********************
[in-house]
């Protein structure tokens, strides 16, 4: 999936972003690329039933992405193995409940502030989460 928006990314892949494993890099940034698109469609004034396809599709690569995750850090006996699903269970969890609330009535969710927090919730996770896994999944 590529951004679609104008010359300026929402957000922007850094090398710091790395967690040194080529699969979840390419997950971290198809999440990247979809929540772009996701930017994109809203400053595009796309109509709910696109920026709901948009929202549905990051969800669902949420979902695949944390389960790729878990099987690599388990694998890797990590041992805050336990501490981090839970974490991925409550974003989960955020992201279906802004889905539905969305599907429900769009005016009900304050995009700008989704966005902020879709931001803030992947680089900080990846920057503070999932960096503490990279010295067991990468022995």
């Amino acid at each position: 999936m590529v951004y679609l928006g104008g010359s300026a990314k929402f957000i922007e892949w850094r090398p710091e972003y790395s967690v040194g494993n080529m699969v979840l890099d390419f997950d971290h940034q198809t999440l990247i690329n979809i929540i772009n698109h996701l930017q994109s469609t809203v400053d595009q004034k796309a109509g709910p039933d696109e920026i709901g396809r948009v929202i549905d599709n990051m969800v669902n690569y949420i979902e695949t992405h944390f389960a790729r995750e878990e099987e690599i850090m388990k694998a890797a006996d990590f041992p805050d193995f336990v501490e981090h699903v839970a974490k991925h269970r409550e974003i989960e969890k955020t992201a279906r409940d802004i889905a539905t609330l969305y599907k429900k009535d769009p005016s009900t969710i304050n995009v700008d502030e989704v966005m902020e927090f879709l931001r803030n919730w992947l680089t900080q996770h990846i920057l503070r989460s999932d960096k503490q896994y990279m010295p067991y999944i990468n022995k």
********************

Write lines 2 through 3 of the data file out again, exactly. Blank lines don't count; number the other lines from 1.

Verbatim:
């Protein structure tokens, strides 16, 4: 999936972003690329039933992405193995409940502030989460 928006990314892949494993890099940034698109469609004034396809599709690569995750850090006996699903269970969890609330009535969710927090919730996770896994999944 590529951004679609104008010359300026929402957000922007850094090398710091790395967690040194080529699969979840390419997950971290198809999440990247979809929540772009996701930017994109809203400053595009796309109509709910696109920026709901948009929202549905990051969800669902949420979902695949944390389960790729878990099987690599388990694998890797990590041992805050336990501490981090839970974490991925409550974003989960955020992201279906802004889905539905969305599907429900769009005016009900304050995009700008989704966005902020879709931001803030992947680089900080990846920057503070999932960096503490990279010295067991990468022995």
């Amino acid at each position: 999936m590529v951004y679609l928006g104008g010359s300026a990314k929402f957000i922007e892949w850094r090398p710091e972003y790395s967690v040194g494993n080529m699969v979840l890099d390419f997950d971290h940034q198809t999440l990247i690329n979809i929540i772009n698109h996701l930017q994109s469609t809203v400053d595009q004034k796309a109509g709910p039933d696109e920026i709901g396809r948009v929202i549905d599709n990051m969800v669902n690569y949420i979902e695949t992405h944390f389960a790729r995750e878990e099987e690599i850090m388990k694998a890797a006996d990590f041992p805050d193995f336990v501490e981090h699903v839970a974490k991925h269970r409550e974003i989960e969890k955020t992201a279906r409940d802004i889905a539905t609330l969305y599907k429900k009535d769009p005016s009900t969710i304050n995009v700008d502030e989704v966005m902020e927090f879709l931001r803030n919730w992947l680089t900080q996770h990846i920057l503070r989460s999932d960096k503490q896994y990279m010295p067991y999944i990468n022995k």